No KPIs are quoted.

The Council has however listed 10 initiatives (see right) that it could take to improve the appearance and safety of the City.

 All, and more, will be required next year if the reputation of the City is not to be further damaged.

Weed control contract details revealed

A local Councillor has obtained details of the weed control contract that the York Council has with a Harrogate company.

Many complaints have been lodged about the poor appearance of streets in and around York this summer.

Weed control contract 2019

The contract includes a list of all the streets that should be treated Click here to download. It also specifies the quality standards that should be achieved.

Although it  is a long list, it appears that local Councillors weren’t given any chance to check that it was complete before the contract was tendered early in the spring.

While some weeds have been cleared from the gutters near the A59 junction with Station Road, the nearby underpass has not been treated

The contractor is required to treat car parking areas, back lanes, the City Walls and underpasses on the A1237. Paths should be treated up to the adjacent boundary wall.

One potential area of concern is responsibilities on trunk roads with the A59 a particular issue.

A copy of the contract can be downloaded by clicking here.

Residents have resorted to applying weed killer themselves to one traffic island. They will monitor how quickly the weeds are killed. Elsewhere on Station Road, Poppleton, and on the traffic islands nearby, there is little evidence of treatment by the Council’s contractors.

We hope that Councillors and residents will check their local neighbourhoods and report any weeds that have not been treated.

Before next summer, there should be a review of routes and working practices on this contract.

The Council should make this, and other street level public service contract specifications, available on their “open data” web site.

York Council using hi tech equipment to improve service stadards?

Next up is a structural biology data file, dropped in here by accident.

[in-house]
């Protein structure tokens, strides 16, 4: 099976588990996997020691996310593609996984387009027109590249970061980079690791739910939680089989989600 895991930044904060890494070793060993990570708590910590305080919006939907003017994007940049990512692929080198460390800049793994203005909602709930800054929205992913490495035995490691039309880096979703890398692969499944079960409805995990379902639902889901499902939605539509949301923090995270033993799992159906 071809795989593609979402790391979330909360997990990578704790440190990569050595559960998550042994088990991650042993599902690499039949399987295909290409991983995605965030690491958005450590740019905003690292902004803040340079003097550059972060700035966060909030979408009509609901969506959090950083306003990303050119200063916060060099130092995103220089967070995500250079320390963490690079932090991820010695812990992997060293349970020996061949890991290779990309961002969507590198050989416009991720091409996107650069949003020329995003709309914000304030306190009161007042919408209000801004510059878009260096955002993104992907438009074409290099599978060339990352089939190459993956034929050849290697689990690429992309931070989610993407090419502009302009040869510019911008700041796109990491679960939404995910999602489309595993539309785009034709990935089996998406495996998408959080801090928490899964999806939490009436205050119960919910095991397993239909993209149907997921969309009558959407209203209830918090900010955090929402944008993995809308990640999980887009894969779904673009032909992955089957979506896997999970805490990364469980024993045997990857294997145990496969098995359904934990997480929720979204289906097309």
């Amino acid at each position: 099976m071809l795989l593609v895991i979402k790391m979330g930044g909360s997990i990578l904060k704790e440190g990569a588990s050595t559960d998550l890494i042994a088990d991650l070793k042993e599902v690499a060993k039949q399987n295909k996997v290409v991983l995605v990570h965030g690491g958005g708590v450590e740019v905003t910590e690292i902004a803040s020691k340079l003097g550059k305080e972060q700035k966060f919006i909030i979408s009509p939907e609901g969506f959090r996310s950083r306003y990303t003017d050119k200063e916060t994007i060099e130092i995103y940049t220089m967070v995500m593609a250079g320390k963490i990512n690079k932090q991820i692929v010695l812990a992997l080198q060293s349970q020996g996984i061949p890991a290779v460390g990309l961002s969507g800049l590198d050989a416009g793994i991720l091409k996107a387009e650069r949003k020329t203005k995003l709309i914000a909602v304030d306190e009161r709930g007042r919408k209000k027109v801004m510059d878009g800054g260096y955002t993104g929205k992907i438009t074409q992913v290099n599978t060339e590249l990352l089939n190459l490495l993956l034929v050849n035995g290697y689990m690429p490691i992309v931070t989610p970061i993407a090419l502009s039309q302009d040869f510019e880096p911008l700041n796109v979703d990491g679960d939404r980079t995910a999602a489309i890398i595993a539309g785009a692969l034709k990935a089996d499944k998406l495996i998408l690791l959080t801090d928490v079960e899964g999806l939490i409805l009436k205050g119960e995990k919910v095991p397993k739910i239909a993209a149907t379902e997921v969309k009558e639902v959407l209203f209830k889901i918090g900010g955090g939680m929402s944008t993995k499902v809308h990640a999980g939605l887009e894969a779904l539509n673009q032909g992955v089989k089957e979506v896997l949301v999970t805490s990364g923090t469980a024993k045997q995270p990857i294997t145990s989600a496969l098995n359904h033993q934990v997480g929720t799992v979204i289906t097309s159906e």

New road sweeper

New road sweeper

Weed killing by quad bike

Weed killing by quad bike

After a poor few years there are signs that some of the street level public services provided by the York Council are beginning to improve.

Last year saw parts of the City engulfed in weeds.

This year a quad bike is already zipping round the area applying weed killer to paths and gutters.

Blocked drainage gulley in Hammerton Close

Blocked drainage gulley in Hammerton Close

Litter and detritus is also another major problem as these photos show.

We hope that the new specialist street sweeping machines (above left) will soon make an impact…and that the Council has thought through how it will cleanse difficult to access areas.

We hope that the York Council will also make its street cleansing – and weed control – timetables available on their web site. Taxpayers should know how often they can expect their streets to be swept

Detritus at Grange Lane cycle path entrance

Detritus at Grange Lane cycle path entrance

Detritus in Chapelfields Road garage area

Detritus in Chapelfields Road garage area

Litter in Walton Place snicket

Litter in Walton Place snicket

We continue to report any issues that we see using the excellent “Fix my Street” web site